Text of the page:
Reflecting the rapid national growth of Asian elders, the population of seniors 60 or older is 93,000 and will more than double in 10 years. This will be the fastest growth among all racial groups in New York, according to the City Council. And the population growth is likely to be accompanied by a rise in abuse cases such as Yu’s.
Familial piety is so highly valued in the Asian culture, contributing to the image of Asian Americans as a model minority, that many people, including Asian Americans, don’t realize that senior abuse exists in this community.
“The more a culture emphasizes a certain value, the harder for people from this cultural background to openly talk about behaviors that go against the value,” said Peter Cheng, executive director of Indochina Sino-American Community Center, which operates the only senior protection program in the Chinese community in New York.
Cheng sensed something wrong two years ago when one of the elderly members of his organization asked social workers there to help him fill out an application for government housing.
He remembered that the man had purchased a co-op apartment several years earlier, and the center had even hosted a celebratory party for him. “I was very curious why he needed government housing, so I asked.”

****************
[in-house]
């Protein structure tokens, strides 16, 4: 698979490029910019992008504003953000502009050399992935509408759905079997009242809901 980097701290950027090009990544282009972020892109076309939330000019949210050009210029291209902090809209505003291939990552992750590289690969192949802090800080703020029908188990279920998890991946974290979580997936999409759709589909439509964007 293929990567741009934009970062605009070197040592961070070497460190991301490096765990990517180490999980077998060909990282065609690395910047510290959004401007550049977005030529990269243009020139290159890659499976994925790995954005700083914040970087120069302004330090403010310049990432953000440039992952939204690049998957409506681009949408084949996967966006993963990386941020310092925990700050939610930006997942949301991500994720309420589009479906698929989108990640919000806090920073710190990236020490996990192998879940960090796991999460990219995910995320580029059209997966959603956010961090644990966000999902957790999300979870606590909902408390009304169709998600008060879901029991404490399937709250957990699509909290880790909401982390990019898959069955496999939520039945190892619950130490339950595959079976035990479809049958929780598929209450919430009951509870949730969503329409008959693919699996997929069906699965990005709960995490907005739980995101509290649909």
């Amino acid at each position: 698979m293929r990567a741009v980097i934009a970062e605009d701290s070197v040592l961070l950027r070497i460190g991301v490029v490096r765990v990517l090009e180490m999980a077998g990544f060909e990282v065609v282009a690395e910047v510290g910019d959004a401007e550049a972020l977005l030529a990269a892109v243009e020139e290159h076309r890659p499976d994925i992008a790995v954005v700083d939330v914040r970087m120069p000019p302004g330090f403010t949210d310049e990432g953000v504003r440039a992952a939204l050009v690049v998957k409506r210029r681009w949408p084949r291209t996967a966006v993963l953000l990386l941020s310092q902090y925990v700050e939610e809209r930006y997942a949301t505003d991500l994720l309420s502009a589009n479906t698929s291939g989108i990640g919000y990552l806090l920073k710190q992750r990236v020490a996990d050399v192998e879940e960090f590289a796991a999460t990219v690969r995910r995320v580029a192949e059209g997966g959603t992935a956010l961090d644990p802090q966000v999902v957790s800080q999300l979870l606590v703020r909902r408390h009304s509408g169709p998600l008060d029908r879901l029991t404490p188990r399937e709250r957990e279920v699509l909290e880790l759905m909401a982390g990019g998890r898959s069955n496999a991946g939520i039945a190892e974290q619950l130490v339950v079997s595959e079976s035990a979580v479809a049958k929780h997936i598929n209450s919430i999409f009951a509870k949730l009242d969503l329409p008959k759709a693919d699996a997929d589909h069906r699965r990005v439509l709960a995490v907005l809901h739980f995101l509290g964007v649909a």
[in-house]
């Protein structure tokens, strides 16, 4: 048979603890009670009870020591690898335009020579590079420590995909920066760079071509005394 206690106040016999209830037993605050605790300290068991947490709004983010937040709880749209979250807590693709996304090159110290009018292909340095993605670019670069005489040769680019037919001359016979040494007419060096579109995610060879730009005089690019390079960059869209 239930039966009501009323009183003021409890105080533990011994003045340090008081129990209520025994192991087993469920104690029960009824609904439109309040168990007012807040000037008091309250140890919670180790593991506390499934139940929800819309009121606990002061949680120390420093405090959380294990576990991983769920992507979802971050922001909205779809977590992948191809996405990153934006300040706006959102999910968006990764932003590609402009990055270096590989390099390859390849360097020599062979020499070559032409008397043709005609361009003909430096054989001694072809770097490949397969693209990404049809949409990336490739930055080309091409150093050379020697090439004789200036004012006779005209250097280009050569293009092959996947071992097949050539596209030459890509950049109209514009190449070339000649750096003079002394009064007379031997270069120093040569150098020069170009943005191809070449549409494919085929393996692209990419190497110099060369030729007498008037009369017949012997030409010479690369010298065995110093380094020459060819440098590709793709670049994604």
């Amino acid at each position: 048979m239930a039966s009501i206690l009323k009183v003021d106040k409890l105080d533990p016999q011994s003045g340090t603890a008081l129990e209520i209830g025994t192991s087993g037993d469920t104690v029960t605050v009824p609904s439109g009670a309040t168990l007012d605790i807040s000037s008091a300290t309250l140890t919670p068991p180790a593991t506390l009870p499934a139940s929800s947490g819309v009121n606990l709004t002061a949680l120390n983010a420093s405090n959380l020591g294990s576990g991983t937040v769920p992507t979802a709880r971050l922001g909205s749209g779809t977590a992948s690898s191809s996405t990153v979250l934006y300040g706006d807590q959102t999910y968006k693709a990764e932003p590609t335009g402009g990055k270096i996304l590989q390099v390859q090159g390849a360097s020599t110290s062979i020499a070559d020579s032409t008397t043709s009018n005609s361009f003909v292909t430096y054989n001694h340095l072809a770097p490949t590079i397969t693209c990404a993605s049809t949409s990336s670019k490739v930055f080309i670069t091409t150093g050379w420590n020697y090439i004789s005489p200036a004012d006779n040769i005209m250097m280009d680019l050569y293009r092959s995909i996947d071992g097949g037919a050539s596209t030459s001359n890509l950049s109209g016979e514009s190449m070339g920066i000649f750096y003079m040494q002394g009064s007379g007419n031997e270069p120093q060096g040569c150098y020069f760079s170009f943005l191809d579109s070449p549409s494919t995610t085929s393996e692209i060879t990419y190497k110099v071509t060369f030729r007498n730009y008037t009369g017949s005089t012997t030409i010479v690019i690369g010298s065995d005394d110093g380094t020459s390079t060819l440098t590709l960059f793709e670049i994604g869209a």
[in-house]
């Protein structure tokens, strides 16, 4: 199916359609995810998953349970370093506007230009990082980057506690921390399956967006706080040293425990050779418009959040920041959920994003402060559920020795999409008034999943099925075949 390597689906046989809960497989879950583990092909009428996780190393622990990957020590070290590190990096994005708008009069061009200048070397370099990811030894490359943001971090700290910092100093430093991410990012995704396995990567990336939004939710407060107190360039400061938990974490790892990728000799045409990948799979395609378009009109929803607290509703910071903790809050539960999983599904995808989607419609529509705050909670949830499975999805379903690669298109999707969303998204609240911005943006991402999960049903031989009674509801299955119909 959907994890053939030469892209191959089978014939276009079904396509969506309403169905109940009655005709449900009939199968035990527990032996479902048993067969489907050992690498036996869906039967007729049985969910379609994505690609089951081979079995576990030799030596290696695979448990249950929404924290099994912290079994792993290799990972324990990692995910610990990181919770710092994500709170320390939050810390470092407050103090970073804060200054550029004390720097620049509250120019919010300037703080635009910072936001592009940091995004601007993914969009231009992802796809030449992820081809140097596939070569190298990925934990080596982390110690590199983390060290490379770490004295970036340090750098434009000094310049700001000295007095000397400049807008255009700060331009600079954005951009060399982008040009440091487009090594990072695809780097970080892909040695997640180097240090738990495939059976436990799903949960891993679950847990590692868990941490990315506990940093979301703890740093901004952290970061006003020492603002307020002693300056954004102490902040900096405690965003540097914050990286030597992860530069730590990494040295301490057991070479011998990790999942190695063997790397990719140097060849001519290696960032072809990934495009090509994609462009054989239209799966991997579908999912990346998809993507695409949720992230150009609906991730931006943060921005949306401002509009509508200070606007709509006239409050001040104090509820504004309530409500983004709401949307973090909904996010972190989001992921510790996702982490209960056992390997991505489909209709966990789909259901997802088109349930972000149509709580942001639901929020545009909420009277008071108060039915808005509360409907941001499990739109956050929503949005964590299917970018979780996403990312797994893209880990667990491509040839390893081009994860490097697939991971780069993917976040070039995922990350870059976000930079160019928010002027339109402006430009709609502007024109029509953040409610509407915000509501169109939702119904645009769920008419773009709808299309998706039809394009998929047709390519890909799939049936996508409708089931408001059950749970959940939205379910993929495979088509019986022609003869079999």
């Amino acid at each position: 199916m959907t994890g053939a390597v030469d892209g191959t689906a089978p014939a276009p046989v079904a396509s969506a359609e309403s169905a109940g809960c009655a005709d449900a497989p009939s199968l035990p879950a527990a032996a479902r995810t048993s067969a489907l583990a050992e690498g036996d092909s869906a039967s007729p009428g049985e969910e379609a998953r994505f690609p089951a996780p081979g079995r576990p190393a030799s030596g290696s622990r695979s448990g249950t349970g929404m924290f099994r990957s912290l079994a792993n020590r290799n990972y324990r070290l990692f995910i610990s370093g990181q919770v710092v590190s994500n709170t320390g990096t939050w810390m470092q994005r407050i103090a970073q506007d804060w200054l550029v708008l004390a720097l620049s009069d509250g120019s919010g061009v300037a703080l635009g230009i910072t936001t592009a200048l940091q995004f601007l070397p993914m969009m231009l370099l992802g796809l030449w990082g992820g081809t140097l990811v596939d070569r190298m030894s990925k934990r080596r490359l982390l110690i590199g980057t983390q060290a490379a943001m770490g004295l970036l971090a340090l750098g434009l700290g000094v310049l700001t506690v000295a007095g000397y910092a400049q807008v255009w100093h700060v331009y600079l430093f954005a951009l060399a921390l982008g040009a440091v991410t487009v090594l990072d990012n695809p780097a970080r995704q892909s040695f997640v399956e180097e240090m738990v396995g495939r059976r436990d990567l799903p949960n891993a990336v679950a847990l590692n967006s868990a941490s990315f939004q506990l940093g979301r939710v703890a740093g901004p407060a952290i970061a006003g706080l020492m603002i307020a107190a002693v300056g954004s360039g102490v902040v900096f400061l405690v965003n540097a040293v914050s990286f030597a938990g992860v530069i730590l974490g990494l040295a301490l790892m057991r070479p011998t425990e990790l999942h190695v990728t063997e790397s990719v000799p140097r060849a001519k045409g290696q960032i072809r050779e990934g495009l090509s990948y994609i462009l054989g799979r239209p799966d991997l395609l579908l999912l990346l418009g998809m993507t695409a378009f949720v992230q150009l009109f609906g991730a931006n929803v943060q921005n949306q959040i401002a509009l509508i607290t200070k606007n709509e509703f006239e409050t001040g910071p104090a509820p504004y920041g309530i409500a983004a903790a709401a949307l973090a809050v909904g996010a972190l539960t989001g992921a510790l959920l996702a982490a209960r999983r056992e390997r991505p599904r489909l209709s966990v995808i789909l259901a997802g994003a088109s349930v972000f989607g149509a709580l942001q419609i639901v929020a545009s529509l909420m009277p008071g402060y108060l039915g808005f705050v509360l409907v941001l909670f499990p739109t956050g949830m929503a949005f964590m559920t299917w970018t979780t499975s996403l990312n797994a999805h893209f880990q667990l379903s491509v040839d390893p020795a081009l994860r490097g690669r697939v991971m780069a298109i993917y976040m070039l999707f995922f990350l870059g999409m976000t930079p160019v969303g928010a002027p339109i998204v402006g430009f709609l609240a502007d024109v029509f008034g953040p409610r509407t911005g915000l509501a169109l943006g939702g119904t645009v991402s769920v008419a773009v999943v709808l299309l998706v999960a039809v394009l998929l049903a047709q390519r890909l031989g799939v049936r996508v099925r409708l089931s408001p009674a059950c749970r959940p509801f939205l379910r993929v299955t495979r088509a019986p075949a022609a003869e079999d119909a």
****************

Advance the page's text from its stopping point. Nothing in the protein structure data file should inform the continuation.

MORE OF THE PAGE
Cheng recalled, “He told me he spent his whole life savings to buy the co-op apartment in his son’s name, [that he] only wanted to get the son a good life. But now his son doesn’t want to live with him, and he was evicted.”
Cheng surveyed other members and found that this man’s situation was not unique. In response, Cheng launched the Chinese Americans Restoring Elders (CARE) Project, the first and only senior protection program in New York City’s Chinatown.
The CARE Project is run mainly with funds raised by the center and is operated by one social worker and several volunteers. It takes about 30 cases annually. “There are definitely more cases in the community, if only we had funding to hire more staff,” Cheng said.